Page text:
Authorities in China are holding a prominent parent campaigner under criminal detention after she helped to organized protests over faulty vaccines last month.
He Fangmei, the mother of a baby made sick by a faulty vaccine, was initially detained by police from her home province of Henan on Feb. 25 during a protest by parents of children affected by faulty vaccines outside the National Health Commission in Beijing, rights groups said.
She was taken to an unofficial detention center at Majialou on the outskirts of the capital, before being sent back to her home city of Xinjiang on March 5 under escort.
He, who is also known by her online nickname Shisanmei, was handed a 15-day administrative sentence on her arrival in Xinxiang.
But instead of releasing her, the authorities issued a notice of criminal detention dated March 20, and are continuing to hold her on suspicion of "picking quarrels and stirring up trouble," according to the Chinese Human Rights Defenders (CHRD) network.
She is currently being held at Xinxiang Detention Center.
"He Fangmei and her husband have been part of a group of victims and their families protesting government mishandling of scandals over faulty vaccines after the couple’s daughter got very sick," CHRD said in a statement on its website.
"They have faced reprisals since September 2018 for calling for accountability and protection for victims, including brief detention, denial of passports, and eviction from their home," the group said.
He's last communication via Twitter was dated Feb. 26.
"We were protesting injustice outside the National Health Commission, when a journalist came over to interview us," He's tweet said. "Then they went to interview the head of the vaccine control center, Gao Fu, who told them that Chinese vaccines are the safest in the world."
'Picking quarrels and stirring up trouble'
He had earlier posted a video clip of the protest to Twitter, which showed them chanting: "Vaccinating us to death! Give us back our health! Give us back our kids! Emergency treatment now! Long-term care later!"
Around 30 parents of children made sick by substandard and expired vaccines gathered outside the National Health Commission headquarters on Feb. 22, ahead of the annual parliamentary sessions in Beijing, calling on the government to deliver on earlier promises of assistance.
He Fangmei told RFA at the time that the parents-turned-activists were hoping to use heightened media attention around the National People's Congress (NPC) meeting in early March to publicize their families' grievances.
"We want the government to finish work on a Vaccine Law, taking into account suggestions from parents like us," she said. "That includes early intervention and treatment and guarantees in the longer term."
"We also want to see the health checks we were promised for our children implemented, and proper diagnoses made," she said.
Authorities in the northern province of Hebei also detained rights activist Sun Yuanping last Friday on suspicion of "picking quarrels and stirring up trouble," his friend told RFA.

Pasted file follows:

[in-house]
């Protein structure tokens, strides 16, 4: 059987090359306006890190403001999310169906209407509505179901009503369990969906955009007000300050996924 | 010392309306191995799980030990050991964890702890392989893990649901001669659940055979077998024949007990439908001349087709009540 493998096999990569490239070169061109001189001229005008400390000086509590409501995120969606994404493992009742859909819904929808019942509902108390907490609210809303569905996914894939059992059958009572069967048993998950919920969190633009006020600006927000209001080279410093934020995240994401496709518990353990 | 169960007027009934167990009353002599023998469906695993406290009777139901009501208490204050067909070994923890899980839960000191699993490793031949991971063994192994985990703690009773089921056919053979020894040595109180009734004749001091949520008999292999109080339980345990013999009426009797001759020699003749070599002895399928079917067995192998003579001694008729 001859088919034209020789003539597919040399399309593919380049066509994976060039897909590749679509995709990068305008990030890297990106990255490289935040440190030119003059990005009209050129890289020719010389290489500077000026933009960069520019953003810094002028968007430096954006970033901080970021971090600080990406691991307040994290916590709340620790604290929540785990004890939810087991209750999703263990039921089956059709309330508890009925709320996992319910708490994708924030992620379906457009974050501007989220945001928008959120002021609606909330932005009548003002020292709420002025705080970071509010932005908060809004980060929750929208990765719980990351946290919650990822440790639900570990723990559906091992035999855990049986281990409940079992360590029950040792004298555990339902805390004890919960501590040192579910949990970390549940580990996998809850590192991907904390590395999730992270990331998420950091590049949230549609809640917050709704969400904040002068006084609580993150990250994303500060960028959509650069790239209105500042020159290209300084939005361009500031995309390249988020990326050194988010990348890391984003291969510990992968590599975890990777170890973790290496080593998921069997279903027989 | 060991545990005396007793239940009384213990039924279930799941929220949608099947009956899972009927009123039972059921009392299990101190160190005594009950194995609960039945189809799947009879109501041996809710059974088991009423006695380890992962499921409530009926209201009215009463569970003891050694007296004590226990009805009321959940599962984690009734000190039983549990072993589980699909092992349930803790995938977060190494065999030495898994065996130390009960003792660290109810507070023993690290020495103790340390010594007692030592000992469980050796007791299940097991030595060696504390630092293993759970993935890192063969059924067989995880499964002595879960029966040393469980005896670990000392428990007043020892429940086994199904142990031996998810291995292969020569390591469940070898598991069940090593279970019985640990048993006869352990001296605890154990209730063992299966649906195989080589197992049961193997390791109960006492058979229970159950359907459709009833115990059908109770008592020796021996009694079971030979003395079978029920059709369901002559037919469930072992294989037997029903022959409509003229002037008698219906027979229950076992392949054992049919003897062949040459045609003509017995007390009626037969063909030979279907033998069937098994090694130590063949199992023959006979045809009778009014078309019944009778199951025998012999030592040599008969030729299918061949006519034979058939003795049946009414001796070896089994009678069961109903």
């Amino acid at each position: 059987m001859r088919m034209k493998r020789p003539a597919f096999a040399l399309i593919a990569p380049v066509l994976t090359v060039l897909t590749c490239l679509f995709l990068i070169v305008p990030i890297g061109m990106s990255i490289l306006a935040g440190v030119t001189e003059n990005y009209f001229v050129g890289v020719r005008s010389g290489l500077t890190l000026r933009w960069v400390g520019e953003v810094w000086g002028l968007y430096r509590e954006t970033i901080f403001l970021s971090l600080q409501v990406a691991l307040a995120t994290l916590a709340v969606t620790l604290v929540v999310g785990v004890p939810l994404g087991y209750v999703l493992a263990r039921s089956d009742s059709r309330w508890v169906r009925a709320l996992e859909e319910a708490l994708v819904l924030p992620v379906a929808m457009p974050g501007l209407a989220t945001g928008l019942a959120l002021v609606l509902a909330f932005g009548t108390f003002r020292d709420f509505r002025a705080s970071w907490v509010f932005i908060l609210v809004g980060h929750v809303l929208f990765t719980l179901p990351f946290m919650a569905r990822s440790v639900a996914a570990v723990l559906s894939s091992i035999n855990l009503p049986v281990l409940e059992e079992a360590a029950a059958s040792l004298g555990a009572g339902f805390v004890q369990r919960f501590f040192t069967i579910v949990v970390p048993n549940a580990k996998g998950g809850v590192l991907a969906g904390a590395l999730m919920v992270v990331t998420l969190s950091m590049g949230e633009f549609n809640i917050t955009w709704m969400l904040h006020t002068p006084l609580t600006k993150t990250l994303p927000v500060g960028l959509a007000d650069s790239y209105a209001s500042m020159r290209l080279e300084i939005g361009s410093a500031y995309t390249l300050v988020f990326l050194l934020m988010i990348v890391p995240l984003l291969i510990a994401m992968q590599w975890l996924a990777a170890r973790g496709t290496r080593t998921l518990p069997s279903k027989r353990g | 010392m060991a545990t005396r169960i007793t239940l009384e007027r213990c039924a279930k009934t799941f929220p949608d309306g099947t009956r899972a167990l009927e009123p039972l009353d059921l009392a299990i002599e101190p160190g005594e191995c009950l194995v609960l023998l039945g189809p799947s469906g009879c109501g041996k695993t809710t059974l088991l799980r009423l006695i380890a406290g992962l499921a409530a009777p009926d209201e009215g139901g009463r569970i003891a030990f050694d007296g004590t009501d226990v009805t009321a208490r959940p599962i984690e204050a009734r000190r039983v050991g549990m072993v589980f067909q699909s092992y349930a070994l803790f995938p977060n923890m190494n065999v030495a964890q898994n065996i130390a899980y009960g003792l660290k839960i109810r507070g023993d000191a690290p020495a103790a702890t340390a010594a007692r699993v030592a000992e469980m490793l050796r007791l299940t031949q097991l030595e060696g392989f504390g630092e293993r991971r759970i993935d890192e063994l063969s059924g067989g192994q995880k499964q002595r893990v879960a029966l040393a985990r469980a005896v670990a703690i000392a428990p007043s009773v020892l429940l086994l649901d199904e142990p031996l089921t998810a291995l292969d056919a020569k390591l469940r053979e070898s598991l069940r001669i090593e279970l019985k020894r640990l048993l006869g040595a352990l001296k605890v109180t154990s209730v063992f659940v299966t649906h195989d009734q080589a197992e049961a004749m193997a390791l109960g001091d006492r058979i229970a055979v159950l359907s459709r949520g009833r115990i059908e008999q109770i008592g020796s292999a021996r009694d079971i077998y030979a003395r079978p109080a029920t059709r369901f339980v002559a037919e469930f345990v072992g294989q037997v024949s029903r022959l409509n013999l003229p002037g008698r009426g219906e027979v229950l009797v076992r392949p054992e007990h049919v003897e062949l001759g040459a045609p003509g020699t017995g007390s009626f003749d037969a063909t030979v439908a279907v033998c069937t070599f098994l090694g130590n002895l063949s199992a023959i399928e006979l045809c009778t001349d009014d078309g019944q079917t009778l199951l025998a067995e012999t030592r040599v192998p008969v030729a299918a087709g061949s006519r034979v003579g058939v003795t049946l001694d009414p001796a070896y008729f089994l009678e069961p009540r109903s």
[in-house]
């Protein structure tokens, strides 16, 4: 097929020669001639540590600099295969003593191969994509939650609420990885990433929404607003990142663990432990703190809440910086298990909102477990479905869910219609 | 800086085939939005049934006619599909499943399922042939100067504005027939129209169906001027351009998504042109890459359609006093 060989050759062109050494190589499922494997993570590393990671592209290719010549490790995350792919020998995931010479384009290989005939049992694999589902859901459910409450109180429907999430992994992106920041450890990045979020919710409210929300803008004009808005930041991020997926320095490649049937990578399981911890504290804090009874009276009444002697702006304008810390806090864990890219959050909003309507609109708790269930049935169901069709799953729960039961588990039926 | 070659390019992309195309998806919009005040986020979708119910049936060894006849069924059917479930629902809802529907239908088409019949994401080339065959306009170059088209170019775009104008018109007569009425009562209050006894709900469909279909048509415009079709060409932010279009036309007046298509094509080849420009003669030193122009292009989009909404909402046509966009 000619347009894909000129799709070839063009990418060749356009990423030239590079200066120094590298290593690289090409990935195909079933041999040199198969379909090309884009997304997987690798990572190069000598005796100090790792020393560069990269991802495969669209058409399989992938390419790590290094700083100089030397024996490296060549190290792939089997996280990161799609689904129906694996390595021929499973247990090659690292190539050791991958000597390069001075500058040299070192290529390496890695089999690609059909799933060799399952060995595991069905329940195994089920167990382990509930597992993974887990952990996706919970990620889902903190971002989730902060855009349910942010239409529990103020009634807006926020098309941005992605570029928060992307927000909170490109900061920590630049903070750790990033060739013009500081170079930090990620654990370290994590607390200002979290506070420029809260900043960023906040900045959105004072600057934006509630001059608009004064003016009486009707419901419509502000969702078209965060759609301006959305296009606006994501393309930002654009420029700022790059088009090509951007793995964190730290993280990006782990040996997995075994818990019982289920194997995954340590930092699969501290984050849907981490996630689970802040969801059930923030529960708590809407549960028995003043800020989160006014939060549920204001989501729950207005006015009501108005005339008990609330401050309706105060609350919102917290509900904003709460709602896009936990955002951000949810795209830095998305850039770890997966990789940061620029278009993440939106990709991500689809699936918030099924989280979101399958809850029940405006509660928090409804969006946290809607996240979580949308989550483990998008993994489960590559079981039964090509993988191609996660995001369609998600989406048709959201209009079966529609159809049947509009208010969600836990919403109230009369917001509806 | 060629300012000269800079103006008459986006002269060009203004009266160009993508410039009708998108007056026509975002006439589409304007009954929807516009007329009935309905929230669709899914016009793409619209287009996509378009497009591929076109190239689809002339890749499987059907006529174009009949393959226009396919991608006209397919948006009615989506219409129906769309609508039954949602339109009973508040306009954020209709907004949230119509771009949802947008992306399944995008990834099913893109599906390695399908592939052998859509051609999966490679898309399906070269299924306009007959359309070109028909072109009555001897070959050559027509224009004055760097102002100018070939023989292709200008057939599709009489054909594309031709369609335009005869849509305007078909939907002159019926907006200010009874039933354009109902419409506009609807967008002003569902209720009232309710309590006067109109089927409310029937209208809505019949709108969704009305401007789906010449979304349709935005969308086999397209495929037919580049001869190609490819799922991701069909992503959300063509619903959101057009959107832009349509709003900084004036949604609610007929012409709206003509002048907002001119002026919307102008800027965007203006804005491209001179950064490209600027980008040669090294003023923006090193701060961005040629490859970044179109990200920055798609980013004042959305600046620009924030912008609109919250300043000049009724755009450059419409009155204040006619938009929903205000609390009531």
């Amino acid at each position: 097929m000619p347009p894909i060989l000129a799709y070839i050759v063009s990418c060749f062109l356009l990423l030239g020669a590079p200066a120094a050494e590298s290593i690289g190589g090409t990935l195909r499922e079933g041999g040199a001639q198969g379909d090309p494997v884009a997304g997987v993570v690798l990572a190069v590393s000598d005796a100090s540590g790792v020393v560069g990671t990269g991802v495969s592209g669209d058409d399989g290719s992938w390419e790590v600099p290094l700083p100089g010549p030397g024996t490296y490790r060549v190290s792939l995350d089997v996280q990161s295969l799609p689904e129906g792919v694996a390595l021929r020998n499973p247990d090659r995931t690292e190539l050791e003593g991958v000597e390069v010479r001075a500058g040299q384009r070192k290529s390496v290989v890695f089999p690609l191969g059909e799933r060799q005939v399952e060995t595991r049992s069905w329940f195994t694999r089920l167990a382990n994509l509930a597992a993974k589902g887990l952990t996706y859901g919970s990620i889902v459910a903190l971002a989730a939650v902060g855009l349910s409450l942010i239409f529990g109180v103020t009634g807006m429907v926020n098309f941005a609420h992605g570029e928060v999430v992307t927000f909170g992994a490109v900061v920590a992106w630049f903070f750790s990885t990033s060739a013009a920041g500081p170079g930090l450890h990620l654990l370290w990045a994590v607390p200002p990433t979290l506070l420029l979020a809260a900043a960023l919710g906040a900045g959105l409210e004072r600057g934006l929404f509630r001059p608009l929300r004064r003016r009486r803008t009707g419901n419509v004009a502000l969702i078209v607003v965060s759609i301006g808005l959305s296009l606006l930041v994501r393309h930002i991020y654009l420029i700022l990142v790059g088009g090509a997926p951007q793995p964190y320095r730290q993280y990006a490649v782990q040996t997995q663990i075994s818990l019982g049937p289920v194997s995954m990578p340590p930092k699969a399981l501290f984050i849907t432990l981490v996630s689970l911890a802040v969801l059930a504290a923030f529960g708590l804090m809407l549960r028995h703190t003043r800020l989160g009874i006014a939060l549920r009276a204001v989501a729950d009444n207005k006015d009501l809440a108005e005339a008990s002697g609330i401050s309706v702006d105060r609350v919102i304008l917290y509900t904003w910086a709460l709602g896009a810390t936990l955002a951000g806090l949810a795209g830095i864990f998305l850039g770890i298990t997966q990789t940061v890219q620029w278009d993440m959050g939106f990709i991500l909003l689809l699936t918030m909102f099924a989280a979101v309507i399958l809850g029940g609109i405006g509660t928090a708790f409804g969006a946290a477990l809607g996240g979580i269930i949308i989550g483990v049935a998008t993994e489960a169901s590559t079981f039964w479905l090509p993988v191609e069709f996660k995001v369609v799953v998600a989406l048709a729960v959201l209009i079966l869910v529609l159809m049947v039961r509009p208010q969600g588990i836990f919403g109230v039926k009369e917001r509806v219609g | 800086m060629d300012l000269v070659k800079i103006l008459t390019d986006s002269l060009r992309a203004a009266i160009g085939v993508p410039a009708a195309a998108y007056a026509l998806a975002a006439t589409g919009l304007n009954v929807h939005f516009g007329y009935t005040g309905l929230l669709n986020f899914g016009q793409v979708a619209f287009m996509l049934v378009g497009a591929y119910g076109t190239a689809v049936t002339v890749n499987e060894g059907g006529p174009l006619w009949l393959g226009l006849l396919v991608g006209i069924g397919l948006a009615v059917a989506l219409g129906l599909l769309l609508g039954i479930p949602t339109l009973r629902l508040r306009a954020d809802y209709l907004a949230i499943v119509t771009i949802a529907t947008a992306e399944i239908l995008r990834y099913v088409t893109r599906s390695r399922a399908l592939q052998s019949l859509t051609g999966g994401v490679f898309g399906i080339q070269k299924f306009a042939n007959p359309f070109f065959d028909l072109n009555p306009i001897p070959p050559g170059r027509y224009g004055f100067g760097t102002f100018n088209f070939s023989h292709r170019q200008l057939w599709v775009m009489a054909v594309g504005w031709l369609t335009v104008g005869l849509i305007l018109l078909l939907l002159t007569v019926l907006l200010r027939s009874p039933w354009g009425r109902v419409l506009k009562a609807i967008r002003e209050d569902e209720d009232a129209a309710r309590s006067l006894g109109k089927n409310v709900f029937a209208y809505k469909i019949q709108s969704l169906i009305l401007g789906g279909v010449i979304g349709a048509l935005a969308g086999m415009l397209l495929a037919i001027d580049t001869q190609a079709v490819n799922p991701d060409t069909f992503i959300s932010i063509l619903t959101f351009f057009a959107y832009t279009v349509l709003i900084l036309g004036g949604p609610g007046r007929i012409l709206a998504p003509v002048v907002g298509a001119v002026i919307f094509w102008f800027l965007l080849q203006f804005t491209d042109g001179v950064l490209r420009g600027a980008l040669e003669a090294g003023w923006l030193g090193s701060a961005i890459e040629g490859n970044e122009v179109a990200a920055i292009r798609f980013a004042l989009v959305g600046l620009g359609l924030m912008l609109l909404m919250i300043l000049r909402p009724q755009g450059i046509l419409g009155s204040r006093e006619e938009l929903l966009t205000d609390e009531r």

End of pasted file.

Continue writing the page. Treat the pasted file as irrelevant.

Sun, who is being held under administrative detention in the Shijiazhuang Detention Center, is accused of "forwarding inappropriate comments" using his Twitter account.
He had previously spoken up in support of families affected by tainted vaccines.
An employee who answered the phone at the Shijiazhuang police department on Monday declined to give details, however.
"I don't really know, because we're not the department handling this case," the employee said.
Parents who campaign are detained and beaten
President Xi Jinping demanded a thorough investigation into last year's tainted vaccine scandal at Changchun Changsheng Biotech, and promised severe punishment for those responsible.
But the authorities repeatedly detain, beat, and even "disappear" parent campaigners, who want the government to face up to its responsibilities and give the families hit by faulty vaccines compensation to help with mounting medical bills.
The Changchun incident was only the latest in a string of public health scandals surrounding fake, substandard, and expired vaccines that have had a devastating impact on the health of young children and on their immediate family.
Many parents say they were initially promised compensation and help with medical expenses, but that the assistance never materialized. Many are still seeking redress from similar scandals that occurred years ago.
Several human rights defenders working on socio-economic rights issues have been detained just days after the close of China’s third human rights review in Geneva, CHRD said.
The timing of the detentions indicates that authorities waited until after the end of the highly public scrutiny of China’s rights records at the United Nations to crack down on the activists.
This year will see a number of politically sensitive anniversaries, including the 30th anniversary of the 1989 Tiananmen massacre, the group said.
Reported by Tam Siu-yin for RFA's Cantonese Service, and by Wang Yun for the Mandarin Service. Translated and edited by Luisetta Mudie.